“He was a very passionate person, he would sit me down and ask me: ‘Mom, can’t you see how the young men are dying?’ ”

Because Alcardo’s murder case is still in court, dragging on four years after the fateful day, Avril cannot disclose all the details around his murder, but she does know that a gang had placed a target on his back.

“I told him to be careful, but he told me — ‘Mom, if I run, how many Alcardos must still run’ ”.

She believes Alcardo was murdered because he did not want to co-operate with the gangsters and join them.

The sad, devastating irony is that the young man who murdered Alcardo, on the orders of a gang leader, is a young man whom Alcardo cared for, a young man whose family still fetch food from the soup kitchen Avril runs.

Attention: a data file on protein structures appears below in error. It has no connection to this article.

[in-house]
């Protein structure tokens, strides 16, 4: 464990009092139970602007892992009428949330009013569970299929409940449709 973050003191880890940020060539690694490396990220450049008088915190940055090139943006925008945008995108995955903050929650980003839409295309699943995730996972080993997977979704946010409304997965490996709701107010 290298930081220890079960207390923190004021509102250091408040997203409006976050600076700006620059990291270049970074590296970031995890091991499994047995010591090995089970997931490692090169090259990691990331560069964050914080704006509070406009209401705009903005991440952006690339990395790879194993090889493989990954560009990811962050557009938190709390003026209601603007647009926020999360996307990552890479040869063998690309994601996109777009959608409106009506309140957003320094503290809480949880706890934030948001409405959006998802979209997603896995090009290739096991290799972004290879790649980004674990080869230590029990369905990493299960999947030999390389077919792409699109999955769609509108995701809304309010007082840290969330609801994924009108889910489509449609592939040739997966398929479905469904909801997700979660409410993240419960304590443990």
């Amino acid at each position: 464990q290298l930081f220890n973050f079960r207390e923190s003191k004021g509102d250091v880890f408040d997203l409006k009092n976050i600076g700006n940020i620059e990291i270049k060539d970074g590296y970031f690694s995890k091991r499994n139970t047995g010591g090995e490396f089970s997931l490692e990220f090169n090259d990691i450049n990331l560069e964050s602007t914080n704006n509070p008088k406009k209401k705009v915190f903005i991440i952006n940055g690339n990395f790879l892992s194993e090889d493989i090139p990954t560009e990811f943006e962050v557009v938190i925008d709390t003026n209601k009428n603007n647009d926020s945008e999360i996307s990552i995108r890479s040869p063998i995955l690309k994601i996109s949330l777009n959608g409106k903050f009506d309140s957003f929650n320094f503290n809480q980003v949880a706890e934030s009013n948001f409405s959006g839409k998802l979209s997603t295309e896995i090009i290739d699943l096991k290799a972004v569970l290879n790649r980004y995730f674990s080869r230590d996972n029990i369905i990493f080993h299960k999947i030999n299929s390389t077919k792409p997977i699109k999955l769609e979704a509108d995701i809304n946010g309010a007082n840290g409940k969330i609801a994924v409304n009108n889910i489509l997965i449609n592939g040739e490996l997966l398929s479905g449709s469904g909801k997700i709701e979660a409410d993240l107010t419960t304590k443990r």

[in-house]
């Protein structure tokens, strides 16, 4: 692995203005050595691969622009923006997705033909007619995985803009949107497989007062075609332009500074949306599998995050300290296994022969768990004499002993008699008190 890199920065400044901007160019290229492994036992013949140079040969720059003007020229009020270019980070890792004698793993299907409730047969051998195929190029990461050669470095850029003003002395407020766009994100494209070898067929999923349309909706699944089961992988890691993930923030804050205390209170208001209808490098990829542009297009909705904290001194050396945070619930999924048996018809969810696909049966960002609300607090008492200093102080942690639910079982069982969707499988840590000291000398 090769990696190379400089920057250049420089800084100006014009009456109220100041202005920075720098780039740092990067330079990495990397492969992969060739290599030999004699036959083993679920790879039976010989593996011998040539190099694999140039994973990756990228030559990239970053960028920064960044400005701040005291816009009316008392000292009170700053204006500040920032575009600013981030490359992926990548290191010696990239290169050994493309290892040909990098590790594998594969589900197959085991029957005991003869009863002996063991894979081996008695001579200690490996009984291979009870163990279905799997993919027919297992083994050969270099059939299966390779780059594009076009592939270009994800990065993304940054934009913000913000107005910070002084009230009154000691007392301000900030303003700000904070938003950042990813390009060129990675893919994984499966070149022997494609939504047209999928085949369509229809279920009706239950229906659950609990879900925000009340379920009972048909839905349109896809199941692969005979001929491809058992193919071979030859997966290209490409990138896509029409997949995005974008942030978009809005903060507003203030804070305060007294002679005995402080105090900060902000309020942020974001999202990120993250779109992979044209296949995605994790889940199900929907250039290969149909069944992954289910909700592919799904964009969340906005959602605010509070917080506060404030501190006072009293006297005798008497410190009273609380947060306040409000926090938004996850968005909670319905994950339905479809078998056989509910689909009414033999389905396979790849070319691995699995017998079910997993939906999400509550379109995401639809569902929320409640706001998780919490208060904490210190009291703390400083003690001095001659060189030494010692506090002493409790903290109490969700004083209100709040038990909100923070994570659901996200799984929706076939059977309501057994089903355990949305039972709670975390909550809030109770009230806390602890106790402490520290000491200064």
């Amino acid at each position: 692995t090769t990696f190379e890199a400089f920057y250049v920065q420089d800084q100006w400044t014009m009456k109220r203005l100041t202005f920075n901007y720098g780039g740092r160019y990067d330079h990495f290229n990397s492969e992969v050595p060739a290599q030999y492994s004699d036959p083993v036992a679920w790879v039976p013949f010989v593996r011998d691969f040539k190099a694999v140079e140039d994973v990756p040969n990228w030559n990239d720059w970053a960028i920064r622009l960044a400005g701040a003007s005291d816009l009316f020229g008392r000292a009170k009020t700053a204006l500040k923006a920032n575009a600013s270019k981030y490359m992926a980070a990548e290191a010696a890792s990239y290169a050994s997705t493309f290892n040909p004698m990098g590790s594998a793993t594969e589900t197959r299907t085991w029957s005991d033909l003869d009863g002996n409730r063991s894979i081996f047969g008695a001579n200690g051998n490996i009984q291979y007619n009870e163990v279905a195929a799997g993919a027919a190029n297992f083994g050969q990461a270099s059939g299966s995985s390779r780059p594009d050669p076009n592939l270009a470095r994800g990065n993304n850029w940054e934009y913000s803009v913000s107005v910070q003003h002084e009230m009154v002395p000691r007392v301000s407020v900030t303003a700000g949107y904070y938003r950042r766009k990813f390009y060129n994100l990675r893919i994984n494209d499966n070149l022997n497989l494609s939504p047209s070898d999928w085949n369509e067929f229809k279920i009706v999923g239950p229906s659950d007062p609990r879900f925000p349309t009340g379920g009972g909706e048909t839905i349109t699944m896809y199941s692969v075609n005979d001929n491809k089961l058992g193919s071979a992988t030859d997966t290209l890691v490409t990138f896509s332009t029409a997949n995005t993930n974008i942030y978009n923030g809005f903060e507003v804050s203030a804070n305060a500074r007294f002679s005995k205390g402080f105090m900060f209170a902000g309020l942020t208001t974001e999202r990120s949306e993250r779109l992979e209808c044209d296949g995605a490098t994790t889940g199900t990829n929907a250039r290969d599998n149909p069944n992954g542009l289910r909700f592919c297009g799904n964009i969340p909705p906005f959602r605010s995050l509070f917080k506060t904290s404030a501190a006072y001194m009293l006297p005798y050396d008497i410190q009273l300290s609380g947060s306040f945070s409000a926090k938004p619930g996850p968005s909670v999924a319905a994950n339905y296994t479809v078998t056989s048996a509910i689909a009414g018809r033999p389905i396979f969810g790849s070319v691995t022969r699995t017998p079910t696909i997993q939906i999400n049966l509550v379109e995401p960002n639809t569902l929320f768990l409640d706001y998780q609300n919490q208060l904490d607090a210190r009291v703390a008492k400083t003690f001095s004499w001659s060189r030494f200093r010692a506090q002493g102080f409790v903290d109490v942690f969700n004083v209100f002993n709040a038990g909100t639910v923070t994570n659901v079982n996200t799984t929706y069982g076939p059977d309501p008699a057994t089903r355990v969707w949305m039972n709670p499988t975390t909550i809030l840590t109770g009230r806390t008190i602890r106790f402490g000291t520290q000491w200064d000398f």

Avril takes a deep breath and shares some of the details from the day her life shattered.

“I was at home when someone banged on my gate and told me they had just shot Alcardo. In that moment you try to think clearly and I realised I would have to go to the scene, but I would have to go alone even though I felt I desperately needed my husband by my side. I got into the car as I thought maybe Alcardo was still alive and I could help. I walked up to my son and all I could say, was, ‘I am so sorry, I am so sorry about what happened’. He had been shot seven or eight times.”

Avril remembers his love for people and relays a story of how he helped their neighbour Mr Parker.

“He’s 78 and he had gone to buy a few groceries when the gangsters robbed him. Alcardo went to find those guys and got his groceries returned. This did not help the situation.

“The whole system has collapsed for us, 10 and 13-year-olds drop out of school and nothing gets done. There are no social workers to help. Policing, government, social development, they do nothing. Today, a child out of school is not a big thing. And the gangs are breeding on this.”